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THE ADVANCED MAGNETIC RESONANCE IMAGING GROUP
Nuclear Magnetic Resonance (NMR) involves the measurement of radiofrequency signals arising from transitions between nuclear energy states that are formed when spinning nuclei align with an applied magnetic field. In Magnetic Resonance Imaging (MRI) it is the spatial distribution of protons (eg. hydrogen nuclei and hence water) that are mapped in the 2 or 3 dimensional image. In Magnetic Resonance Spectroscopy (MRS), the concentration of important metabolites are measured in the body, usually from a well defined rectangular volume located relative to the MR image. In both cases, the technique is non-invasive and can be applied repetitively with no harm to the patient. MR scanners are costly (up to several million dollars/pounds) and incorporate a powerful magnet which is usually superconducting.
Who we Are
Research at AMRIG
At AMRIG we have projects that are split amongst several different imaging systems. For human imaging we have a 3 Tesla Siemens Trio, and for pre-clinical imaging we work closely with groups at the Insitute of Neurology (IoN) and the Centre for Advanced Biomedical Imaging (CABI), using their 9.4 Tesla Varian scanners.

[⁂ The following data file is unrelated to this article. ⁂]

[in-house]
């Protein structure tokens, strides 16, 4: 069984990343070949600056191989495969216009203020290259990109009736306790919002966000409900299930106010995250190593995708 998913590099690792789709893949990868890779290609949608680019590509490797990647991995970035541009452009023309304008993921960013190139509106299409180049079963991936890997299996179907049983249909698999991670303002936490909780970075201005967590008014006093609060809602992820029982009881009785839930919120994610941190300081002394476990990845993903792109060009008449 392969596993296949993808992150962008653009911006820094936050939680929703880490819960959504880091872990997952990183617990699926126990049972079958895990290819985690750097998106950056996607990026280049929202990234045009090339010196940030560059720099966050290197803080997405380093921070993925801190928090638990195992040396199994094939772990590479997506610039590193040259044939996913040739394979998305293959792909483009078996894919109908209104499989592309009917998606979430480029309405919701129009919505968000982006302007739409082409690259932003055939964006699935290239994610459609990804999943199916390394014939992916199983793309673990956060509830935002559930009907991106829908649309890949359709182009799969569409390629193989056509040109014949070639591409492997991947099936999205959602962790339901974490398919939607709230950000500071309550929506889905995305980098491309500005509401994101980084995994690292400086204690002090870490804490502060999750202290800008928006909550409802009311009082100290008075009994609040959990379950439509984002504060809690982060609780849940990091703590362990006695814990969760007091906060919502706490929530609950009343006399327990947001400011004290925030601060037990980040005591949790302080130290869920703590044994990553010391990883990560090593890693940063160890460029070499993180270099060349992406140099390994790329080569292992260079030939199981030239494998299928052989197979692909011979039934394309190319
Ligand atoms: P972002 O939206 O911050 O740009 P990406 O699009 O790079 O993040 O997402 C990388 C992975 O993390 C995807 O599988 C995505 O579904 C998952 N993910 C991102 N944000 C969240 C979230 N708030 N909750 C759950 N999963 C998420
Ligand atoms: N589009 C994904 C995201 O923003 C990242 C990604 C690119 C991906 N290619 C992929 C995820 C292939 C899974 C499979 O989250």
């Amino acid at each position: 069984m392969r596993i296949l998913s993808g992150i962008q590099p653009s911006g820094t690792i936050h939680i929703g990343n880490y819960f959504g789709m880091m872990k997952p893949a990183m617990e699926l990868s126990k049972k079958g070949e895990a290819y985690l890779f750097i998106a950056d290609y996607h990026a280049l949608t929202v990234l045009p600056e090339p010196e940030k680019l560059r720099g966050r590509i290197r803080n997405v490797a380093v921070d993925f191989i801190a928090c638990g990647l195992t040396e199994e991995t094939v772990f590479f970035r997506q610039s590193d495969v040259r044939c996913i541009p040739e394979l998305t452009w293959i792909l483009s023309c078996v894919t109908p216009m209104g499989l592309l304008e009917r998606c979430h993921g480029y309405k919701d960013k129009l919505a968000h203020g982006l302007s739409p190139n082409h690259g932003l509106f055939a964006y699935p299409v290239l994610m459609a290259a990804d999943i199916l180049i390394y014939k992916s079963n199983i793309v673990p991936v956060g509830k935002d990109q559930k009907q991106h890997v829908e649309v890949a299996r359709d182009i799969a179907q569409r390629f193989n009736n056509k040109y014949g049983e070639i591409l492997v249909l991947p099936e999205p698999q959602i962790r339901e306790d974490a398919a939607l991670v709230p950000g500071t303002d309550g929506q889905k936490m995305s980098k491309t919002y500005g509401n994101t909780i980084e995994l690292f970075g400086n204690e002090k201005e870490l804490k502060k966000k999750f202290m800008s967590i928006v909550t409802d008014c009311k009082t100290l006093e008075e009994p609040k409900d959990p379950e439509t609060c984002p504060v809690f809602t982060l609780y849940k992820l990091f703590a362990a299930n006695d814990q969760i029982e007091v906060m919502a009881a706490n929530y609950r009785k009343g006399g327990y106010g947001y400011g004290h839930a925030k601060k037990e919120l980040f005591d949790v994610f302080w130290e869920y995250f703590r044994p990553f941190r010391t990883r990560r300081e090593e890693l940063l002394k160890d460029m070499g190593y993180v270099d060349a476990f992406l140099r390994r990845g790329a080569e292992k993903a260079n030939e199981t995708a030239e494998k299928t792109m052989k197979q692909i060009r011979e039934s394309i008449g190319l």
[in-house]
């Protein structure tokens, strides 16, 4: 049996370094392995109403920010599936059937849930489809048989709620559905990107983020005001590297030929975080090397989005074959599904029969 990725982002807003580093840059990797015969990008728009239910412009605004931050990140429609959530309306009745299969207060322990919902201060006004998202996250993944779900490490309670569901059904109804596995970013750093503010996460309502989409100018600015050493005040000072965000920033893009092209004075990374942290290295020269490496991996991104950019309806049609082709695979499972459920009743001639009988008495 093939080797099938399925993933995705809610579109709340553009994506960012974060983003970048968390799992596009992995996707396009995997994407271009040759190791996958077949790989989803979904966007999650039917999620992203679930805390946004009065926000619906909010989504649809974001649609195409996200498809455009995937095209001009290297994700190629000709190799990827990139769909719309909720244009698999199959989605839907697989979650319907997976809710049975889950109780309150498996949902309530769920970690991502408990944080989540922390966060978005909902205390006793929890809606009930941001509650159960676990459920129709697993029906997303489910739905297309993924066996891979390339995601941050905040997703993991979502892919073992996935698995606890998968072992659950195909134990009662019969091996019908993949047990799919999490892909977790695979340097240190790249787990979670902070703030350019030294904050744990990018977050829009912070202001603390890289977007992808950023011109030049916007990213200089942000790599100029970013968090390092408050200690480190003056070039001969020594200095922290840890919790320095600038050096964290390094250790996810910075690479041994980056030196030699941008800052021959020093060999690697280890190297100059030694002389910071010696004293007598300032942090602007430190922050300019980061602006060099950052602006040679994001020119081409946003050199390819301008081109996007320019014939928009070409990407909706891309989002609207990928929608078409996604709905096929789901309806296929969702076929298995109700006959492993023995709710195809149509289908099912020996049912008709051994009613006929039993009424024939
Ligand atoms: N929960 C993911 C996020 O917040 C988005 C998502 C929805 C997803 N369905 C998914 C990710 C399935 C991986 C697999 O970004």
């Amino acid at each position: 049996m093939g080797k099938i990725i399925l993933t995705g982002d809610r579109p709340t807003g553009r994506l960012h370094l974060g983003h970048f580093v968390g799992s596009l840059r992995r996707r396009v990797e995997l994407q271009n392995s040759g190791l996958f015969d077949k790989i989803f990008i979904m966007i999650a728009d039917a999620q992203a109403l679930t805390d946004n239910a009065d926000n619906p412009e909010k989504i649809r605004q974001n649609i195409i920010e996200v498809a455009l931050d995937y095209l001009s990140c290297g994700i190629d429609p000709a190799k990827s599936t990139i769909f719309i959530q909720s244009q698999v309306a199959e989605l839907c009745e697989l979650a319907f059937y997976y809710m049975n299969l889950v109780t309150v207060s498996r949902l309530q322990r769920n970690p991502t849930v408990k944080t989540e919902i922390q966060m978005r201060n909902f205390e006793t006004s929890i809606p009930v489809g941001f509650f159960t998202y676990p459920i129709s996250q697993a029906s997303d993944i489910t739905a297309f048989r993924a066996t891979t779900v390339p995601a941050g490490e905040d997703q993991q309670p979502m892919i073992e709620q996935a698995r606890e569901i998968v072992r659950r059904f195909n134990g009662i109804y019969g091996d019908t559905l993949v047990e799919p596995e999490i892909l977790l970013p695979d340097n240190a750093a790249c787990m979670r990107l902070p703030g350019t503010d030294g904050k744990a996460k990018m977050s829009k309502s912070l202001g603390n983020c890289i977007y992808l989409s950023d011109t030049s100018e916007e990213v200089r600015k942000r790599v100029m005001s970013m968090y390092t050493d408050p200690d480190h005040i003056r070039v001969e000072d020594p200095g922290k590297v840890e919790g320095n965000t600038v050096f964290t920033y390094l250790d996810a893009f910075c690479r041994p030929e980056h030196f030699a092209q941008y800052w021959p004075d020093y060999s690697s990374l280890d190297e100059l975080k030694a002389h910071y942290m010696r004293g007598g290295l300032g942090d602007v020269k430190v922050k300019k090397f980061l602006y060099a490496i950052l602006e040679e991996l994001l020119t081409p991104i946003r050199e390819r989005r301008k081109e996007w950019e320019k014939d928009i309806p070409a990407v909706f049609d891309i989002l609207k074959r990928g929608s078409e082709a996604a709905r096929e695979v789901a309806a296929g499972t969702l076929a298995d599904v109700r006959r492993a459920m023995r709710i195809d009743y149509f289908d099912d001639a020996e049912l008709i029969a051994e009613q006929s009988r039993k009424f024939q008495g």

The Siemens 3T TRIO scanner in the UCL High Field laboratory was established with grants from the Wellcome Trust and the Brain Research Trust in September 2005, and the facility is led by Prof Roger Ordidge. The concept was for the new facility to accommodate brain imaging projects led by two groups: the Advanced MRI Group (AMRIG) and the Wellcome Trust Centre for Neuroimaging (WTCN). AMRIG is made up of PIs from a number of different UCL MRI groupings including investigators from the UCL Department of Medical Physics and Bioengineering and the UCL Institute of Neurology (ION). A significant proportion of research projects from both groups is patient-based, and draws on the large number of patients treated in our partner hospital, the National Hospital for Neurology and Neurosurgery (UCLH NHS Trust) and the expertise of the NHNN Department of Neuroradiology. The TRIO facility provides a UCL-wide clinical research platform which benefits from the considerable neuroimaging expertise across UCL.
MRI methodologies available at AMRIG
Our research is split into:
Providing scientific support for clinical research projects.
Methods development on human and pre-clinical imaging systems.
Hardware development of radiofrequency (RF) coils
Magnetic Resonance at UCL
NMR is a well established and very flexible modality that has applications in many fields, and consequently there are several groups at UCL that actively use NMR techniques as part of their research
David Carmichael has won the 2009 UCL Centre for Neuroimaging Techniques Investigator of the Year award, in recognition of his work recording electrical data from the brain whilst performing Magnetic Resonance Imaging (MRI). More...
Published: Aug 25, 2010 12:21:48 PM
Our research publications are listed here.